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Judge terminates deportation effort

An immigration judge on Thursday terminated deportation proceedings against professional poker player and local businessman Shahram “Shawn” Sheikhan, halting for now attempts to remove the Iranian citizen from the United States over a 1995 conviction involving charges of sexual battery and annoyance or molestation of a child.

U.S. Immigration Court Judge Harry Gastley said the U.S. Department of Homeland Security hadn’t provided adequate documentation about the California conviction for him to determine whether Sheikhan had committed a deportable offense.

“We are hopeful that this is the end of the battle,” said Luther Snavely, Sheikhan’s immigration attorney. “This is a very old situation, and the facts do not justify removal.”

Federal authorities were looking to deport Sheikhan, 38, because of the 1995 misdemeanor conviction in Contra Costa County, Calif.

U.S. Immigration and Customs Enforcement has an ongoing initiative called Operation Predator that targets individuals, including foreign nationals, who prey upon and sexually exploit children, an ICE spokeswoman said.

Court documents indicate that the government believed Sheikhan was “subject to removal from the United States” in part based on a section of the Immigration and Nationality Act that allows deportation for conviction “of two crimes involving moral turpitude not arising out of a single scheme of criminal misconduct.”

But specific details about Sheikhan’s conviction were sparse on Thursday, and Contra Costa County officials told the Review-Journal that they don’t keep misdemeanor case files for more than 10 years.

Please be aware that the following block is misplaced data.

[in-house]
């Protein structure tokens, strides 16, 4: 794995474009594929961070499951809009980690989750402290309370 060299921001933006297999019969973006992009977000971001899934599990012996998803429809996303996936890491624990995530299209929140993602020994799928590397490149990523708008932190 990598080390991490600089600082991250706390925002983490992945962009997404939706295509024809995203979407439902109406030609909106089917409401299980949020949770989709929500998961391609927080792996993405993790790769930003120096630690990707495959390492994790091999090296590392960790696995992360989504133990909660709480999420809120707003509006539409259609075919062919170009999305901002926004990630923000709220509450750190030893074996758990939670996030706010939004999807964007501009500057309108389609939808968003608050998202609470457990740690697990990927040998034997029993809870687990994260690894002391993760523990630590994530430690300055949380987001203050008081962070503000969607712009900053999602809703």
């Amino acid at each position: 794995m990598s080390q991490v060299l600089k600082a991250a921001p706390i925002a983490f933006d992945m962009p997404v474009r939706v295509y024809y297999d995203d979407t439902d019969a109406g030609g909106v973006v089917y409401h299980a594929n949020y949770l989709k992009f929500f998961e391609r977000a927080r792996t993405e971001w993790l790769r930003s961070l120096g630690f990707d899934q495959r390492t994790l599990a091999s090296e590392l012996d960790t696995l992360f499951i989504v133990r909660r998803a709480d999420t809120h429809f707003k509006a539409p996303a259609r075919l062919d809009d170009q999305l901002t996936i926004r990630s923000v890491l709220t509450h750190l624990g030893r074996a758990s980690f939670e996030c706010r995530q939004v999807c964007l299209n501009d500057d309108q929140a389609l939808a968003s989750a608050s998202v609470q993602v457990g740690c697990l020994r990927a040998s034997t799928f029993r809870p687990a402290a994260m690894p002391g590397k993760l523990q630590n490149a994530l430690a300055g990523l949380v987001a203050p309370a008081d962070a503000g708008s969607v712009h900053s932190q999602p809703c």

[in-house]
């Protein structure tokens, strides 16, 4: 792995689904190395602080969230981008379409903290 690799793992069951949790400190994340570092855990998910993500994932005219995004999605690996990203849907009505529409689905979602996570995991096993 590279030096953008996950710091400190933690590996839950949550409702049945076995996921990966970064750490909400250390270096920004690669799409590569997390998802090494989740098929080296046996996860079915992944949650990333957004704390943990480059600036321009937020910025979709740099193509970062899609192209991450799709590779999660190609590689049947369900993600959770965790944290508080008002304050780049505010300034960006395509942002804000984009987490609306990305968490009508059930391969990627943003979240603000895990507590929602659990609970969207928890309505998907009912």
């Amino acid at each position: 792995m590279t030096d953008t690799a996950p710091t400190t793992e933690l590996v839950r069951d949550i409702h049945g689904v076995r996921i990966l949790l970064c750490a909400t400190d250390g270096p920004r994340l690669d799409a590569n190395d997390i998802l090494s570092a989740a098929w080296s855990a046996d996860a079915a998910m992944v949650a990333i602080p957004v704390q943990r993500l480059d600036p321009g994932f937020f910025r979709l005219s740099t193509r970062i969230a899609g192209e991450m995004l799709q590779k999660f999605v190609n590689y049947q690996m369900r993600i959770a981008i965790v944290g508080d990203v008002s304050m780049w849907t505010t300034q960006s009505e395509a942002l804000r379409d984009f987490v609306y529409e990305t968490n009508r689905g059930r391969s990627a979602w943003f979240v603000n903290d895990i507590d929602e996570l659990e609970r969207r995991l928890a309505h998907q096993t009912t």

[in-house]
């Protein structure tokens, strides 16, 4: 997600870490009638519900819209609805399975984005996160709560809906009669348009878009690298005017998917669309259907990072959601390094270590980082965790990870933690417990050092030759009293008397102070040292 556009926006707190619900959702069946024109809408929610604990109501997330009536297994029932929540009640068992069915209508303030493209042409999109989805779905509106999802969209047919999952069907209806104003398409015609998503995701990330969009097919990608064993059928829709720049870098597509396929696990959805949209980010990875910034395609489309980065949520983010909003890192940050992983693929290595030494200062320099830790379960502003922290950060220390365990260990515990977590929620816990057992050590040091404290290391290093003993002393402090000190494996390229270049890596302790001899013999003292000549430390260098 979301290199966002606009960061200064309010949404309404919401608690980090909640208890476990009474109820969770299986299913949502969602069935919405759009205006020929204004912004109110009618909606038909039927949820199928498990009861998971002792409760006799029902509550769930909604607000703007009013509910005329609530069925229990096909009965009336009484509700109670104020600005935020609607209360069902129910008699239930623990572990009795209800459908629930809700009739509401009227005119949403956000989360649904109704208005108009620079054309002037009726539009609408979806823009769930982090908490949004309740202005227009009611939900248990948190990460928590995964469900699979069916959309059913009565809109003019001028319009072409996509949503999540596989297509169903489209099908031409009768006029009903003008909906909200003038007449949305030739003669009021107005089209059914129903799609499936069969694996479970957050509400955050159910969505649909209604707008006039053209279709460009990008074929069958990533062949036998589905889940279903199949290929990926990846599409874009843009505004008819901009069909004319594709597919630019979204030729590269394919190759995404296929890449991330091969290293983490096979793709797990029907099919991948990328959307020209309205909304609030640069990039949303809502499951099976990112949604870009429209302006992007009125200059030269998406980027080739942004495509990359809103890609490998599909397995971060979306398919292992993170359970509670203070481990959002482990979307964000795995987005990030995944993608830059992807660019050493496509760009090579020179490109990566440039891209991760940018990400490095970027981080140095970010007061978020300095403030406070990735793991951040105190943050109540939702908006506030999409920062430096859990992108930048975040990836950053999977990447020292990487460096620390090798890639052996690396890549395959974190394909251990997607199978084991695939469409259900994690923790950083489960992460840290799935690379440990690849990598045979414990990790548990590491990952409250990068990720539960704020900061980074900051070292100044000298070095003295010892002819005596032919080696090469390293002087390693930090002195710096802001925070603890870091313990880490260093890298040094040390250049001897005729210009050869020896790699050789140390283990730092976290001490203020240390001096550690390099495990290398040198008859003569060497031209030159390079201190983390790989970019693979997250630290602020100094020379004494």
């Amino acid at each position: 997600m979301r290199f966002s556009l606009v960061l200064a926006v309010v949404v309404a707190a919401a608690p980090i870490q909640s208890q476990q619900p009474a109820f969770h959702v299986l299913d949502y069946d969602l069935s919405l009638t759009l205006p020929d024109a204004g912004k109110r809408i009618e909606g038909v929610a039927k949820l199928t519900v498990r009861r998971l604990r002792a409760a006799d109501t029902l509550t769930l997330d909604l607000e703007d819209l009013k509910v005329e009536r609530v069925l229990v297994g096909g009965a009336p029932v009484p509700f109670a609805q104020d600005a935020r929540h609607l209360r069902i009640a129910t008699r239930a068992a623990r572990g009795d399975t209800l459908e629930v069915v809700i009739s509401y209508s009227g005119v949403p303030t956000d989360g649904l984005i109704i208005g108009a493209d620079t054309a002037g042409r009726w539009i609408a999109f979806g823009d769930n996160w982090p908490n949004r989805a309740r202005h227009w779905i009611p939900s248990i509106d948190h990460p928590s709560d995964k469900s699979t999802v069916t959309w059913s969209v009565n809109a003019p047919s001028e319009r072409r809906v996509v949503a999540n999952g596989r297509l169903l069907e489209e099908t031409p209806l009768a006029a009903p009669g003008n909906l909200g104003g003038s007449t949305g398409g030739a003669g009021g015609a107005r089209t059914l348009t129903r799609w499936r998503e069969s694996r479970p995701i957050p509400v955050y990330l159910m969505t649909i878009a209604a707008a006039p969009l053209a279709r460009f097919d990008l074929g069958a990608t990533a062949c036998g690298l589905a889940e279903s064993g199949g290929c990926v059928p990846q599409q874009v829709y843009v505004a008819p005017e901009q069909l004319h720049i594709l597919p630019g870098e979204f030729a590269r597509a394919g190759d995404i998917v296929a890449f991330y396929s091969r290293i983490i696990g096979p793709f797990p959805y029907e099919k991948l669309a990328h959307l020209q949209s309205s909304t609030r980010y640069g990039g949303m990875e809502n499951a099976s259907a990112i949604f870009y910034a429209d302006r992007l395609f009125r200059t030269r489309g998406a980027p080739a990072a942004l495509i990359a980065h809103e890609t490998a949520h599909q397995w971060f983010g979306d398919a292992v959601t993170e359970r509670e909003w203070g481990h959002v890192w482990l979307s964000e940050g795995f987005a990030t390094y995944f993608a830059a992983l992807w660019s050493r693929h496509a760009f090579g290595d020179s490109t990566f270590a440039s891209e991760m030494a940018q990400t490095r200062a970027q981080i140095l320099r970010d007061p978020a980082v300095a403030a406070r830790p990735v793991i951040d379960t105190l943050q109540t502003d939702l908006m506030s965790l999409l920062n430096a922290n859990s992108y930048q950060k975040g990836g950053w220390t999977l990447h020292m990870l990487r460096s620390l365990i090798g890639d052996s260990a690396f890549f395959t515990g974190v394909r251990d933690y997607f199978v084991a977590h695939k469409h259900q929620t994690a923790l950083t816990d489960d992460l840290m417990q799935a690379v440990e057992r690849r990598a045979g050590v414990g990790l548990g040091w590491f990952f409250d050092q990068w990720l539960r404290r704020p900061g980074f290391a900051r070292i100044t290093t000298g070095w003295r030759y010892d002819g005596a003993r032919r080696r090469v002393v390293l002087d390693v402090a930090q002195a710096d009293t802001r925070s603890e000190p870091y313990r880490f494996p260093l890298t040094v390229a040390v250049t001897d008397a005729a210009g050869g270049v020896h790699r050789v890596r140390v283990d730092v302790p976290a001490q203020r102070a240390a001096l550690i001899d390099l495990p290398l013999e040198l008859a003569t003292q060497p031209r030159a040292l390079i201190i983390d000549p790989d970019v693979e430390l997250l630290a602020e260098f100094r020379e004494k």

Attorneys for the Review-Journal on Thursday successfully fought to have Sheikhan’s immigration hearing, which had been closed, open to the media.

Gastley said he was unable to tell by the documentation provided by the government exactly what Sheikhan had been convicted of and how, whether by jury, bench trial or plea.

Sheikhan served nine months in jail and five years of probation for the 1995 conviction, immigration officials said.

Snavely would not comment on specifics of the California case, but said Sheikhan, a legal U.S. resident, has always maintained his innocence.

David Chesnoff, another Sheikhan attorney, said allegations in that case were “blown out of proportion.” He would not be more specific.

Immigration officials became aware of Sheikhan’s conviction during a background check after he applied for U.S. citizenship.

They arrested Sheikhan at his Las Vegas home on Aug. 30, according to documents filed with the U.S. District Court in Las Vegas.

He was held for more than a week at the North Las Vegas Detention Center before being released on a $10,000 bond.

Sheikhan is known for his sometimes confrontational attitude at the poker table and for his verbal sparring with another player, Mike Matusow, at the 2005 World Series of Poker.

Sheikhan owns six local Diversity shops that sell tattoos, piercings, clothing and other items.

He was born in Iran but came to the United States when he was 9, according to court documents.

He has been a legal permanent U.S. resident since 1983, is married to a U.S. citizen and has a 9-year-old daughter.

The Department of Homeland Security may appeal Gastley’s decision before Dec. 17, the judge said. Attorneys for the department declined to comment on Thursday.

Contact reporter Lynnette Curtis at lcurtis@reviewjournal.com or (702) 383-0285.

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